"Every team with a need at quarterback—and even some of those just thinking about an upgrade—will wonder the same thing: Will Murray throw in front of scouts at Lucas Oil Stadium? Will he lace up his cleats and run the 40-yard dash—a stretch of grass he says he's covered in 4.3 seconds previously? Or will Murray show up, get measured, take his interviews and go home?"

    Even if the 2018 Heisman Trophy winner just shows up, gets measured, interviewed, smiles for the cameras and then bolts, he's going to have as much to prove as any prospect.

    There isn't a player with more riding on measurements than Murray. We know that he is undersized by NFL quarterback standards—and then some. If he comes in any smaller than the 5'10" and 195 pounds he's listed at, eyebrows are going to go up.

    There's also the matter of the interviews. Murray has stated more than once that he's 100 percent dedicated to his football career—per Jeremy Bergman of NFL.com, Murray did so again last week. But it's a safe bet every interview is going to contain a query along the lines of, "So, you like baseball, huh?"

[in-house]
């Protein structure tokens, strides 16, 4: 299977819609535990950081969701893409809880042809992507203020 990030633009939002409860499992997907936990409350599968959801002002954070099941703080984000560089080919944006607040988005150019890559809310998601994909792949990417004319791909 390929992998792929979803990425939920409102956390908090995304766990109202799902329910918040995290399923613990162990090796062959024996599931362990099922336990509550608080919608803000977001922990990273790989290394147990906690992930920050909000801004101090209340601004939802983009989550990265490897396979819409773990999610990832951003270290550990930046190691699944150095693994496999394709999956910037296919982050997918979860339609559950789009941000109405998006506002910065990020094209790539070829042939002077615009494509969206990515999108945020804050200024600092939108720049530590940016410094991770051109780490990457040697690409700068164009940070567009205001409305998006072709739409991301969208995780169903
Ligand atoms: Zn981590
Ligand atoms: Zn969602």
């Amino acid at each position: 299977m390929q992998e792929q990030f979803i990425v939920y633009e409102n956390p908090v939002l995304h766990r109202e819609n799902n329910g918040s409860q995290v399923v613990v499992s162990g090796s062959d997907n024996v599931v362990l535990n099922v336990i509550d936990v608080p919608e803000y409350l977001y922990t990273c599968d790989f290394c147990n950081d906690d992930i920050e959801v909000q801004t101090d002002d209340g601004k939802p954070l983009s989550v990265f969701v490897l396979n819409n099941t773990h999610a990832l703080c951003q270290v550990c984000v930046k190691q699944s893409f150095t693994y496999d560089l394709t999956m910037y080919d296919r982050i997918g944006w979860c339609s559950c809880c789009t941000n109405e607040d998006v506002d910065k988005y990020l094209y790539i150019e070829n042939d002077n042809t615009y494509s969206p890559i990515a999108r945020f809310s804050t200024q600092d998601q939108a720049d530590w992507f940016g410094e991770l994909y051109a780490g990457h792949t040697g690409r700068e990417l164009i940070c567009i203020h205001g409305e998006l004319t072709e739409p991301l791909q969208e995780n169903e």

Tyree Jackson, QB, Buffalo

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    Carlos Osorio/Associated Press

    OK, just one more quarterback—promise.

    In January, Buffalo Bulls signal-caller Tyree Jackson was one of the early stars of the Senior Bowl.

    That's what happens when a quarterback checks in at 6'7" and 249 pounds, with 10-inch hands, 35-inch arms and an 82½-inch wingspan, per Optimum Scouting.

    That's not a quarterback—it's a good-sized tight end.

    There was a problem, though. The week continued after the weigh-in, and while Jackson has a big arm, his accuracy and progressions left a lot to be desired.